My first viewing of Do the Right Thing left me feeling extremely sad. I grew up with two heroes: Bruce Lee and Dr. Martin Luther King, Jr. As a result, I’ve always attempted to be aware of racism and inequality and push for human rights for everyone. This film, heavily drenched in 80’s style, says a lot about racism in interesting ways. Do the Right Thing is a Must See film that requires additional study and understanding.
Mookie (Spike Lee) gets up to go to work at Sal’s Pizza (Danny Aiello) on the hottest day of the year in Brooklyn. As the day gets hotter, racial tensions seem to rise until it boils over. Violence spills onto the street and the block will never be the same.
The hardest character to watch is John Turturro’s Pino. Son to Sal, he’s the most vocal about his distaste to the black people that is the pizzerias main clientele. He’s so vocal, in fact, that when Sal shuts him up it actual disguises his own racism. Sal definitely has a lot of racial views that he tries to hide, but come out when he’s frustrated. It’s his true feelings that ultimately results in his unraveling later in the film. He employs Mookie and seems to have a strange affection towards Mookie’s sister. Yet, ultimately he doesn’t think of his customers as equals.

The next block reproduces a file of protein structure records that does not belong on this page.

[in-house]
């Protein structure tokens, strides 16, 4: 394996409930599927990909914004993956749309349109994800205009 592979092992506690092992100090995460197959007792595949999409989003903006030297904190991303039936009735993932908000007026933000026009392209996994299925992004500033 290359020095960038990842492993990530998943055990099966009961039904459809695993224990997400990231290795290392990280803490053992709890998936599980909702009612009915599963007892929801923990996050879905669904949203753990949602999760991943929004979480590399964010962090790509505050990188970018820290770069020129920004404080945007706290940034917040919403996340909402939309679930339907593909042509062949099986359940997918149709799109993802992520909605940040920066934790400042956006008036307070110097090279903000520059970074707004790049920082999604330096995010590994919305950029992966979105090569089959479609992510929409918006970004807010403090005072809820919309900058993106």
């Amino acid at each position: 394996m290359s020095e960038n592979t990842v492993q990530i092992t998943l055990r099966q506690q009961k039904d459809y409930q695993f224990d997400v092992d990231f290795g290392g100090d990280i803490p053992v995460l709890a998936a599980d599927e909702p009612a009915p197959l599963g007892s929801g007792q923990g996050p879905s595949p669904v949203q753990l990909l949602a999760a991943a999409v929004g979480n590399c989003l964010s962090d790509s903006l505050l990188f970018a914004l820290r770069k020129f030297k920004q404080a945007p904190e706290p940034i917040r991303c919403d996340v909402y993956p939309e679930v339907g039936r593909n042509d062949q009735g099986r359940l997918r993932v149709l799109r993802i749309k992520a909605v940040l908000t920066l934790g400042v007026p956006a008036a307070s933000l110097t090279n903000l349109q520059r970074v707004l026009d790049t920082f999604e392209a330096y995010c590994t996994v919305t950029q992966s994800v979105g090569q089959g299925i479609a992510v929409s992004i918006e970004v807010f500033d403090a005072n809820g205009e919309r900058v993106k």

I really found Da Mayor (Ossie Davis) extremely endearing. A homeless man who definitely relies on his beer too much. Yet, he seems to be the biggest voice of reason in the film. He truly wants everyone to be okay and does what he can to better the community. Despite being harassed by many, he keeps his head held high. He interjects whenever he sees someone doing the wrong thing. After all, he does tell Mookie to “Do the right thing.” He is also a character that I would love to learn more about his backstory. Not that it’s needed, but I found him so interesting and slightly tragic that he’s in his current predicament.
The film style is visually erratic at times. Other times, it’s slow moving and lets the moment play out. There is a lot to take in from this film and it’s one that I plan to further analyze. It’s sad that a film that is almost thirty years old still is relevant to the current cultural climate. Do the Right Thing and Spike Lee allows some insight into racism from a perspective not everyone will know. Yet, it’s a great way to see how far we, as a country, need to go to have equality.